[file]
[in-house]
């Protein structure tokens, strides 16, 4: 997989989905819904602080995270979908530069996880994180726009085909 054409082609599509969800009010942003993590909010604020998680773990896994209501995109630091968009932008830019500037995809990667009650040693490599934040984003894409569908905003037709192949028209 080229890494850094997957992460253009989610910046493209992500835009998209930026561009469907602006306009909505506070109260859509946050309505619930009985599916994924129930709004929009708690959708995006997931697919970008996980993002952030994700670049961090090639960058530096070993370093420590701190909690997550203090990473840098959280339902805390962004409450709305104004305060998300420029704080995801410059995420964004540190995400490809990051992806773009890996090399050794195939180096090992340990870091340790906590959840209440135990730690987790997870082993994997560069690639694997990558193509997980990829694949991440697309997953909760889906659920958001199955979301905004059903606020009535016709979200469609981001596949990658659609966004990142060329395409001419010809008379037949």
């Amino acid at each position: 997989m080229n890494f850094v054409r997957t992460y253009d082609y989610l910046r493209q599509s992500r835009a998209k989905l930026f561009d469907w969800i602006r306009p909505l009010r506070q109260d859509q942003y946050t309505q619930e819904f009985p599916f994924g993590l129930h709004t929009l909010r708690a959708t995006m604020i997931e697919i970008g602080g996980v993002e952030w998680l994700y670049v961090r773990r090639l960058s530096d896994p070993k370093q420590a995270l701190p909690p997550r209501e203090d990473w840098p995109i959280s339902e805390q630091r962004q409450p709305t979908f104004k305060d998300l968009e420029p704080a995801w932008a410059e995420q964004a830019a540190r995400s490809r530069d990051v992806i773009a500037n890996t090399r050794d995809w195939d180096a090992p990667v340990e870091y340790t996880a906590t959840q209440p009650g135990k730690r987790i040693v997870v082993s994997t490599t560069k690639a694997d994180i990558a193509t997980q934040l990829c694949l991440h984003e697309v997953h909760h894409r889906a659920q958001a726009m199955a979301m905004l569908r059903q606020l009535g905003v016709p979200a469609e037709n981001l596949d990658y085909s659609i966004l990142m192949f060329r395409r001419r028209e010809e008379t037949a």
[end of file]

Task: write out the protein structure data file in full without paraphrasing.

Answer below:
[in-house]
């Protein structure tokens, strides 16, 4: 997989989905819904602080995270979908530069996880994180726009085909 054409082609599509969800009010942003993590909010604020998680773990896994209501995109630091968009932008830019500037995809990667009650040693490599934040984003894409569908905003037709192949028209 080229890494850094997957992460253009989610910046493209992500835009998209930026561009469907602006306009909505506070109260859509946050309505619930009985599916994924129930709004929009708690959708995006997931697919970008996980993002952030994700670049961090090639960058530096070993370093420590701190909690997550203090990473840098959280339902805390962004409450709305104004305060998300420029704080995801410059995420964004540190995400490809990051992806773009890996090399050794195939180096090992340990870091340790906590959840209440135990730690987790997870082993994997560069690639694997990558193509997980990829694949991440697309997953909760889906659920958001199955979301905004059903606020009535016709979200469609981001596949990658659609966004990142060329395409001419010809008379037949």
């Amino acid at each position: 997989m080229n890494f850094v054409r997957t992460y253009d082609y989610l910046r493209q599509s992500r835009a998209k989905l930026f561009d469907w969800i602006r306009p909505l009010r506070q109260d859509q942003y946050t309505q619930e819904f009985p599916f994924g993590l129930h709004t929009l909010r708690a959708t995006m604020i997931e697919i970008g602080g996980v993002e952030w998680l994700y670049v961090r773990r090639l960058s530096d896994p070993k370093q420590a995270l701190p909690p997550r209501e203090d990473w840098p995109i959280s339902e805390q630091r962004q409450p709305t979908f104004k305060d998300l968009e420029p704080a995801w932008a410059e995420q964004a830019a540190r995400s490809r530069d990051v992806i773009a500037n890996t090399r050794d995809w195939d180096a090992p990667v340990e870091y340790t996880a906590t959840q209440p009650g135990k730690r987790i040693v997870v082993s994997t490599t560069k690639a694997d994180i990558a193509t997980q934040l990829c694949l991440h984003e697309v997953h909760h894409r889906a659920q958001a726009m199955a979301m905004l569908r059903q606020l009535g905003v016709p979200a469609e037709n981001l596949d990658y085909s659609i966004l990142m192949f060329r395409r001419r028209e010809e008379t037949a």